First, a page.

The impact on kidney function was also worse in the higher dose arm, with an average increase in creatinine over the first week of 20.2% in the L-AmB group versus 49.7% in the control group, while hypokalemia and thrombophlebitis were also more common with the higher dose group, Lawrence noted.
In the adjusted analysis, the single-dose L-AmB measures were in fact superior after adjusting for factors including research site, age, sex, baseline Glasgow Coma Scale, CD4 count, CSF cryptococcal colony-forming units/mL, antiretroviral therapy status, hemoglobin, and CSF opening pressure.
Mortality Rate Still High — but Significantly Reduced
The mortality rate of about 25% in the study after the treatment is still significantly higher than typically seen in high-income countries such as the United States, where HIV-associated cryptococcal meningitis is less common and associated with a mortality of roughly 10-15%, Lawrence noted.
The rate is nevertheless among the lowest mortality rates ever reported within a clinical trial conducted in resource-limited settings, he explained.
“These results are a step in the right direction and a significant improvement on the rates of 40% to 45% reported with two-week L-AmB-based regimens in African settings,” Lawrence underscored.
Higher Cost — but Potentially More Cost-Effective
With a higher cost than AmB deoxycholate, L-AmB’s utilization in resource-limited settings has been a challenge: A single vial of L-AmB ranges from $80 to $200, according to some reports, and while 14-day dosing requires as many as 42 vials of L-AmB, even a 7-day regimen still requires 21 vials.
In comparison, the single-dose L-AmB regimen only requires an average of 10 to 11 vials per patient, but the regimen’s higher safety could translate to far greater cost savings, Lawrence explained.
“While the AmBisome regimen is technically more expensive in terms of drugs, we expect it to be cost-effective or possibly cost-saving when taking into account that there is less toxicity, fewer blood tests, less transfusions, etc., and possibly shorter duration of hospital admission,” he said.
Cost, Supply Controversy: “Black Fungus”-Related Demand
The drug’s cost — as well as supply issues — have meanwhile become even more of a problem as L-AmB has unexpectedly also become urgently needed in the treatment of mucormycosis in India and Nepal, where the otherwise rare fungal disease, commonly known as “black fungus,” has been increasingly affecting COVID-19 patients and survivors.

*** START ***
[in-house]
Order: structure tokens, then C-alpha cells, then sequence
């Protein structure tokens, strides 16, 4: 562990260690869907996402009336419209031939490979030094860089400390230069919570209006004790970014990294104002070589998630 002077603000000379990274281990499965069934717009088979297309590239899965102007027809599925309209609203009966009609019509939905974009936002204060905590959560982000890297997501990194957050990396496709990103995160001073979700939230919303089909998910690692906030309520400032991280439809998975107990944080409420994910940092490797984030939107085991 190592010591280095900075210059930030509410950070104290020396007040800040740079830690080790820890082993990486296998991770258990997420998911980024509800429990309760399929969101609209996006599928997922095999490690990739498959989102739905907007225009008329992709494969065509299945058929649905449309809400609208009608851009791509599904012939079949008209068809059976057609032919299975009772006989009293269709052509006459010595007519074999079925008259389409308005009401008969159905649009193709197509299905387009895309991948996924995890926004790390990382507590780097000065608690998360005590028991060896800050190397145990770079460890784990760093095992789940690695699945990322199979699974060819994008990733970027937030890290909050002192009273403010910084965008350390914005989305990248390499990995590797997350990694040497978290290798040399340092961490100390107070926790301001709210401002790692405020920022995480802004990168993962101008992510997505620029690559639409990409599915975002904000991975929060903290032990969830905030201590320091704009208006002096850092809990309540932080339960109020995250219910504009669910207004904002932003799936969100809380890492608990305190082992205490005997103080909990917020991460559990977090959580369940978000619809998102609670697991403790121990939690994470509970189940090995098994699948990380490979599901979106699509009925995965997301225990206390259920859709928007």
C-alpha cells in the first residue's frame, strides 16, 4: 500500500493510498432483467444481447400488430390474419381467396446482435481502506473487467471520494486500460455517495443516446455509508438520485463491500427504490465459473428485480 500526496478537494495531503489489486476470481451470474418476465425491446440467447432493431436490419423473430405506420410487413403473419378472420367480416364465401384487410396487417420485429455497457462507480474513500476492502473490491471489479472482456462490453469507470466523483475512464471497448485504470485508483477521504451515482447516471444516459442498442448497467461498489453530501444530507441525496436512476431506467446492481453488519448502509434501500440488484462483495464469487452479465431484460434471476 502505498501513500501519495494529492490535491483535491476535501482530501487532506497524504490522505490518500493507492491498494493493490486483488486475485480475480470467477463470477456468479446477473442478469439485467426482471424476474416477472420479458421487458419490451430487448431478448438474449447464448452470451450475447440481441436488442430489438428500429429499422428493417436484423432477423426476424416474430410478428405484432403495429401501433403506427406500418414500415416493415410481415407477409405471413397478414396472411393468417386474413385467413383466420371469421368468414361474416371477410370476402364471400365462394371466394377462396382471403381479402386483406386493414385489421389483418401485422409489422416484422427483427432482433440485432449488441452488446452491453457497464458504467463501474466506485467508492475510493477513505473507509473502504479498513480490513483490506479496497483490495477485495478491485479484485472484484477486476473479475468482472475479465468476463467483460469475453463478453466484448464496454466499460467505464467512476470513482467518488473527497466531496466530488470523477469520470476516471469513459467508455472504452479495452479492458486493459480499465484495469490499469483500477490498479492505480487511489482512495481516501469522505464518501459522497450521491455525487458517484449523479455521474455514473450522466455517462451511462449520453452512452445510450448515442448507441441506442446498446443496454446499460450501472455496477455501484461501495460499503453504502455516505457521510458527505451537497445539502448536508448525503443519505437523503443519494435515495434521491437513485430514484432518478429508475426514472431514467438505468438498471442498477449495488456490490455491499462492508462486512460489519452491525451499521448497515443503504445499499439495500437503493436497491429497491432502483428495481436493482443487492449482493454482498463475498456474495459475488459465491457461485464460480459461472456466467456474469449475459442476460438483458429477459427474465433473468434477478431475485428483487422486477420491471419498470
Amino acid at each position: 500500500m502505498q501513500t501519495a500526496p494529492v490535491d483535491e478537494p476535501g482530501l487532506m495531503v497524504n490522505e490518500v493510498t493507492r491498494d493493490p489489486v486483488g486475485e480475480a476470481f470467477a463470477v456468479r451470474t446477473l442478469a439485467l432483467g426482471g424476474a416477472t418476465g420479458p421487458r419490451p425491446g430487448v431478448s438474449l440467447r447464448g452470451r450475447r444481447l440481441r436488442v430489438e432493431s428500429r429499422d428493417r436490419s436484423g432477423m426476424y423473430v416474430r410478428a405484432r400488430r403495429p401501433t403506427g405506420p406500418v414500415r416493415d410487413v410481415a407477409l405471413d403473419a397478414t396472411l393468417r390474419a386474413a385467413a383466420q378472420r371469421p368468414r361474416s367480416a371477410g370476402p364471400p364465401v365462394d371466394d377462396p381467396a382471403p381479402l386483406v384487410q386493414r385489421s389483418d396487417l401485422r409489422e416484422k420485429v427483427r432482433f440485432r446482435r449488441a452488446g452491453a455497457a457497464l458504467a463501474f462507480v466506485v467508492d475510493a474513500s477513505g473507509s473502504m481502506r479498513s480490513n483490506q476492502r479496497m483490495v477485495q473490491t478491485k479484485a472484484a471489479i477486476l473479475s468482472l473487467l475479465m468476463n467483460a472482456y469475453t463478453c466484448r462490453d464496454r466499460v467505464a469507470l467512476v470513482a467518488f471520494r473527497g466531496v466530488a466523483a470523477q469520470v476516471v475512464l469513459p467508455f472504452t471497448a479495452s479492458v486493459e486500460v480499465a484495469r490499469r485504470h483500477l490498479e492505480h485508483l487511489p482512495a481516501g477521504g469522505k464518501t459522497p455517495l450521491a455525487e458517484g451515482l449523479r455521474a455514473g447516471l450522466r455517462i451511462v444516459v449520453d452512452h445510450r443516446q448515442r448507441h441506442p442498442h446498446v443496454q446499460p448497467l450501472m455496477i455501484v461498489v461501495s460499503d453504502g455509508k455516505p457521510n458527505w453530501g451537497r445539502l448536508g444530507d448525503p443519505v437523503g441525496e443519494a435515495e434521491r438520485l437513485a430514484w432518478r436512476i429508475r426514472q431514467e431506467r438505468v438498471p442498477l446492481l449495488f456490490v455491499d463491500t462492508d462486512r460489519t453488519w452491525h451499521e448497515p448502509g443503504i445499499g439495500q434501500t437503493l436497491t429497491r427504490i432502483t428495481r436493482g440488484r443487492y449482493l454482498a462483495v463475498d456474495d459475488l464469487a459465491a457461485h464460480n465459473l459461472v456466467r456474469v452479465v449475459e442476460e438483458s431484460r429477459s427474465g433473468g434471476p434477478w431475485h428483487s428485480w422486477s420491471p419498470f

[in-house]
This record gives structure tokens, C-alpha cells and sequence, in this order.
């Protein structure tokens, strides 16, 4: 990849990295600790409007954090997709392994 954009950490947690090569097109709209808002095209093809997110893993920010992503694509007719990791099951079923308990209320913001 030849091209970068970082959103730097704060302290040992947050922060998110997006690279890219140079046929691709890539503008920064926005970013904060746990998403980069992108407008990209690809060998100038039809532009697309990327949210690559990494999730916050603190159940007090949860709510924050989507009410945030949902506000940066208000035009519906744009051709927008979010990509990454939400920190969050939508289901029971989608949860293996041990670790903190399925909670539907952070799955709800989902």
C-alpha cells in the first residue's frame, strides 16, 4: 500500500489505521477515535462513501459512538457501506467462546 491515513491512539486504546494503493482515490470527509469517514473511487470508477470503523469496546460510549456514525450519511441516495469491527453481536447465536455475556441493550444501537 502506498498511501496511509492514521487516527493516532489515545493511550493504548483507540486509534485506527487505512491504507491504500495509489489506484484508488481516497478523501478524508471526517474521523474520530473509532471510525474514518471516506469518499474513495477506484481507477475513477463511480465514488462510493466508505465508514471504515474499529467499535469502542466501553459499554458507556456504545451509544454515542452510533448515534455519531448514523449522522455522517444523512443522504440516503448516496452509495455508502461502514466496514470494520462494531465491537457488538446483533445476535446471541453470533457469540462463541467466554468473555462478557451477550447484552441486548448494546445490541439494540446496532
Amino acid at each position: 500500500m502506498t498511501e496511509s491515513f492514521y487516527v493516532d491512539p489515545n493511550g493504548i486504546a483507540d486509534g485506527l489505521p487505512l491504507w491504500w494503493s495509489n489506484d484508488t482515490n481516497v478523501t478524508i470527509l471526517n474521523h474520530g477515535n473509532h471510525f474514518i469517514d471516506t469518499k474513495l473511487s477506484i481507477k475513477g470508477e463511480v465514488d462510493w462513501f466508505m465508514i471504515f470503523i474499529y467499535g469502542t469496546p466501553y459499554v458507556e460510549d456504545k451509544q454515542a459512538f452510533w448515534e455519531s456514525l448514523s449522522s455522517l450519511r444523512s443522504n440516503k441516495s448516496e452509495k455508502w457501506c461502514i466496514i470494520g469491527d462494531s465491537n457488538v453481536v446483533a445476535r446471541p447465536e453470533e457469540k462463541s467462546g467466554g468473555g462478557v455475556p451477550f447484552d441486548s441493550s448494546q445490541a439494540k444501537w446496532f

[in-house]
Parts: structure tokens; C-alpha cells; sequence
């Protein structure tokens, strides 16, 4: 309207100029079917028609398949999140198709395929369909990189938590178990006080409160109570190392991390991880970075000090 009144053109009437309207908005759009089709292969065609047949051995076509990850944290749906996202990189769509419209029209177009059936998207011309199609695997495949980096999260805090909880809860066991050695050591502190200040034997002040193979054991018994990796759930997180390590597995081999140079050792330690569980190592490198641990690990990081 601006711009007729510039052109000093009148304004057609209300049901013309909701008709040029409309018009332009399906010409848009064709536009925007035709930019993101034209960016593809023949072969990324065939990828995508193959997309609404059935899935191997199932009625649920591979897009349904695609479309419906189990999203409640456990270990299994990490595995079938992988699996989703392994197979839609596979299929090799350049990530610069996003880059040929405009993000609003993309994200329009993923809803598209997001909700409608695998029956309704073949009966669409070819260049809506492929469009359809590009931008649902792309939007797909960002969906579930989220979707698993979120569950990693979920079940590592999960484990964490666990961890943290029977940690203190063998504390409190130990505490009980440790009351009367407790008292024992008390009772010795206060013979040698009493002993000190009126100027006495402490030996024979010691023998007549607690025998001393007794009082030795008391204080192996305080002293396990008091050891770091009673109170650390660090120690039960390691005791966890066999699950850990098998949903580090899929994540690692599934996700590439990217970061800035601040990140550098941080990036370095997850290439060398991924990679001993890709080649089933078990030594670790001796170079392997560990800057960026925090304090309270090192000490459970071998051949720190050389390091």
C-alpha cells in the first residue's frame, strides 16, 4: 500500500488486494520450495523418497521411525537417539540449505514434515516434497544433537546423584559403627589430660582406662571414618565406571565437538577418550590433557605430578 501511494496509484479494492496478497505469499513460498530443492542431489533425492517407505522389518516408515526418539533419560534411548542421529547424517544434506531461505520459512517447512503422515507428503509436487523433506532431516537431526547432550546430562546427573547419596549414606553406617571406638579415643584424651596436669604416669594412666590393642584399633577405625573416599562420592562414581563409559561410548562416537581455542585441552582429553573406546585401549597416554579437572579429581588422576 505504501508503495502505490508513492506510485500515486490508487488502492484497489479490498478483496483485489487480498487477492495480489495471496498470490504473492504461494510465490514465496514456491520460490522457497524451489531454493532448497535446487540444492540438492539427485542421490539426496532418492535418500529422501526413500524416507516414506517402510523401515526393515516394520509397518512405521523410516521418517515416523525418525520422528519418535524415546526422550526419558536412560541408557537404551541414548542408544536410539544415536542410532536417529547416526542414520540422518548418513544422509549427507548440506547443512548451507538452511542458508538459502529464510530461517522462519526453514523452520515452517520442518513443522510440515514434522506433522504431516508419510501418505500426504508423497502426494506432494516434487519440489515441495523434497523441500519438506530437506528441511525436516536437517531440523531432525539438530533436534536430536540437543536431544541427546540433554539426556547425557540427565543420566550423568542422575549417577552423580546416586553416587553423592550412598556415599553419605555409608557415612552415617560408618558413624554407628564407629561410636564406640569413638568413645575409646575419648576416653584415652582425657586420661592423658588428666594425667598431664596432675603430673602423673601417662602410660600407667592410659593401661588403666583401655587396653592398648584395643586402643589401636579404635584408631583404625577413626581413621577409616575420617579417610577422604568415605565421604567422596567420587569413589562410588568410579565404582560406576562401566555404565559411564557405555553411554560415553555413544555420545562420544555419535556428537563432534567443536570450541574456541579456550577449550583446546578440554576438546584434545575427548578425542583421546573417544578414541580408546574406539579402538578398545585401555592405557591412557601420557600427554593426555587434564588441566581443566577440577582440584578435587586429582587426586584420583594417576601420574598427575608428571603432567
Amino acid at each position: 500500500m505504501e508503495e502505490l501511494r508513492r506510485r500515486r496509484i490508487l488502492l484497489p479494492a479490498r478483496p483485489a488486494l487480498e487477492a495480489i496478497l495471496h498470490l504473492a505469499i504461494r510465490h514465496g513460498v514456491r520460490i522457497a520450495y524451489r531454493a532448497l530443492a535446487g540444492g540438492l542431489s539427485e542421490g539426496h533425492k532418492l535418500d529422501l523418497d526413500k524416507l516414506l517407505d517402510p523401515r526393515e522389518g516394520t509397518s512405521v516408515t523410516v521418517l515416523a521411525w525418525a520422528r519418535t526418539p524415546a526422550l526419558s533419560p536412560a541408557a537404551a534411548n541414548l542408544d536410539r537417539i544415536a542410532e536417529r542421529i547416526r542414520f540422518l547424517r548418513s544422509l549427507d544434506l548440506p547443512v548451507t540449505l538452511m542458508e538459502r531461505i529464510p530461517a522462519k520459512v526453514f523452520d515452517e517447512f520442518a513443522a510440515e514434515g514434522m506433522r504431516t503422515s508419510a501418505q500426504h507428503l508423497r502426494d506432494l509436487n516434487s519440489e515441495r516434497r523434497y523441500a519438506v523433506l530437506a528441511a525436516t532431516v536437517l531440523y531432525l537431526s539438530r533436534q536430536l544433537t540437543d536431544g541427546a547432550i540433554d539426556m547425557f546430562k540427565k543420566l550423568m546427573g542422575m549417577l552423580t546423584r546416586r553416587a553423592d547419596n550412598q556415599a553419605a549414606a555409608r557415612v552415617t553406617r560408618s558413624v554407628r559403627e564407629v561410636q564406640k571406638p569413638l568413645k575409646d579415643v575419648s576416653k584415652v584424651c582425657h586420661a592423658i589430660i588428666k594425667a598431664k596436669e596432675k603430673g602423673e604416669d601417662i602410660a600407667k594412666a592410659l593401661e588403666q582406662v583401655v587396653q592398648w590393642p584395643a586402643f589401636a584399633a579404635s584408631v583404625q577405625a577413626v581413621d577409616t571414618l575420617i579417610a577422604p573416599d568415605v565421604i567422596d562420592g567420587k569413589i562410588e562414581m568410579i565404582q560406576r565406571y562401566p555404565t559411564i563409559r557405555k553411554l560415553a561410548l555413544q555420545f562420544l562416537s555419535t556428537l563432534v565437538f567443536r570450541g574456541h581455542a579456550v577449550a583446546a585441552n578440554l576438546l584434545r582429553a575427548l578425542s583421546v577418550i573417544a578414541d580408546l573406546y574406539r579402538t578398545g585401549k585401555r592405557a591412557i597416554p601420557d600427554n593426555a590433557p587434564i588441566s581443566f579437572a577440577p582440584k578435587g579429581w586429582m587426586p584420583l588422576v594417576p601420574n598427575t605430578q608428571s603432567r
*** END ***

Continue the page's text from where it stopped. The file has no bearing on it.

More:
Gilead had previously announced in 2018 its intention to make L-AmB more widely available at a price of $16.25 per vial, but “implementation of this has been slow,” Lawrence said.
As a result, Gilead is facing heightened pressure to implement the lower prices — and also improve substantial supply issues, with Médecins Sans Frontières (Doctors Without Borders) and dozens of other global organizations issuing an open letter to Gilead and partner Viatris in June calling for immediate action to implement the lower price and improve supply of L-AmB.
In a company statement, Gilead responded, detailing its “commit[ment] to the non-profit pricing for the treatment of cryptococcal meningitis” and to efforts to improve the public health crisis in India.
For their part, Lawrence and his colleagues are working on producing more research on the issue.
“We hope that the conclusive results of the AMBITION trial will give a much needed push to implement this program,” he said.
“We are also currently completing the cost-effectiveness analysis of the study, which we hope will provide additional evidence to support widespread implementation of this regimen and highlight further the urgent need to broaden access to AmBisome and flucytosine,” he said.
The trial was supported by a grant through the European Developing Countries Clinical Trials Partnership (EDCTP), the Swedish International Development Cooperation Agency (SIDA) (TRIA2015-1092), and the Wellcome Trust / Medical Research Council (UK)/UKAID Joint Global Health Trials (MR/P006922/1). The AmBisome was donated by Gilead Sciences. Lawrence had no disclosures to report.
This story originally appeared on MDedge.com, part of the Medscape Professional Network.